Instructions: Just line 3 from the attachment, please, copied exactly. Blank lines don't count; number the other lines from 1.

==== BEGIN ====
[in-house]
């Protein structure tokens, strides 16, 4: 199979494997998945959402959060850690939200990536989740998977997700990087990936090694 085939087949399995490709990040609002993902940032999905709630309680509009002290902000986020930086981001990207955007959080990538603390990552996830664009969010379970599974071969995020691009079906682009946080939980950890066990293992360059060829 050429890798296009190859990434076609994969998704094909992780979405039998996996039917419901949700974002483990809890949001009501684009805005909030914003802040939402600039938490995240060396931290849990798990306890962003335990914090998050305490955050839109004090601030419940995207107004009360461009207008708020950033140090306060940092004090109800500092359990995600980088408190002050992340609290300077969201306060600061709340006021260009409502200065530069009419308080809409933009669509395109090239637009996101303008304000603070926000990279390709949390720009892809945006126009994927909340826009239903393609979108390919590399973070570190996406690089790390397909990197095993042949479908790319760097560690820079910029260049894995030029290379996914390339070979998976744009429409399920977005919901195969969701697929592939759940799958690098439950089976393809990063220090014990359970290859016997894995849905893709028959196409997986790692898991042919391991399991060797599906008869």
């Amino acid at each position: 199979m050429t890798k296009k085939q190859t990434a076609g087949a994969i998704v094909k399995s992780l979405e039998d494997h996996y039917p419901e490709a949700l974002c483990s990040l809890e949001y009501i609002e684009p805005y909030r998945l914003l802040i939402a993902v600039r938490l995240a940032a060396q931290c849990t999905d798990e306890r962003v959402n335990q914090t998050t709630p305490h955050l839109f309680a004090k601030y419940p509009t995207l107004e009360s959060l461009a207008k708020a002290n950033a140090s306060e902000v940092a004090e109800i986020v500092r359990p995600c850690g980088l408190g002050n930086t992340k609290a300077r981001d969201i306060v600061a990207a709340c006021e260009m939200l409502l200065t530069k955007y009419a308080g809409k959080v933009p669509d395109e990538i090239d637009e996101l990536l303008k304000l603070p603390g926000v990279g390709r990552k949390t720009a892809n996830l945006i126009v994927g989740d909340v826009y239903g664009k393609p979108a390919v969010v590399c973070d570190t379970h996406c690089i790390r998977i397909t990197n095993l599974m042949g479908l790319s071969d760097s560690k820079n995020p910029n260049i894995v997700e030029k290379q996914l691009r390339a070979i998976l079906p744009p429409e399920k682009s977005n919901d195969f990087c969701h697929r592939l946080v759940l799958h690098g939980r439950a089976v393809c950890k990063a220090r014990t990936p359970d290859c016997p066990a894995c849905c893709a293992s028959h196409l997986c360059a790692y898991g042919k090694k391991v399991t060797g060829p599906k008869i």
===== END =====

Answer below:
């Amino acid at each position: 199979m050429t890798k296009k085939q190859t990434a076609g087949a994969i998704v094909k399995s992780l979405e039998d494997h996996y039917p419901e490709a949700l974002c483990s990040l809890e949001y009501i609002e684009p805005y909030r998945l914003l802040i939402a993902v600039r938490l995240a940032a060396q931290c849990t999905d798990e306890r962003v959402n335990q914090t998050t709630p305490h955050l839109f309680a004090k601030y419940p509009t995207l107004e009360s959060l461009a207008k708020a002290n950033a140090s306060e902000v940092a004090e109800i986020v500092r359990p995600c850690g980088l408190g002050n930086t992340k609290a300077r981001d969201i306060v600061a990207a709340c006021e260009m939200l409502l200065t530069k955007y009419a308080g809409k959080v933009p669509d395109e990538i090239d637009e996101l990536l303008k304000l603070p603390g926000v990279g390709r990552k949390t720009a892809n996830l945006i126009v994927g989740d909340v826009y239903g664009k393609p979108a390919v969010v590399c973070d570190t379970h996406c690089i790390r998977i397909t990197n095993l599974m042949g479908l790319s071969d760097s560690k820079n995020p910029n260049i894995v997700e030029k290379q996914l691009r390339a070979i998976l079906p744009p429409e399920k682009s977005n919901d195969f990087c969701h697929r592939l946080v759940l799958h690098g939980r439950a089976v393809c950890k990063a220090r014990t990936p359970d290859c016997p066990a894995c849905c893709a293992s028959h196409l997986c360059a790692y898991g042919k090694k391991v399991t060797g060829p599906k008869i």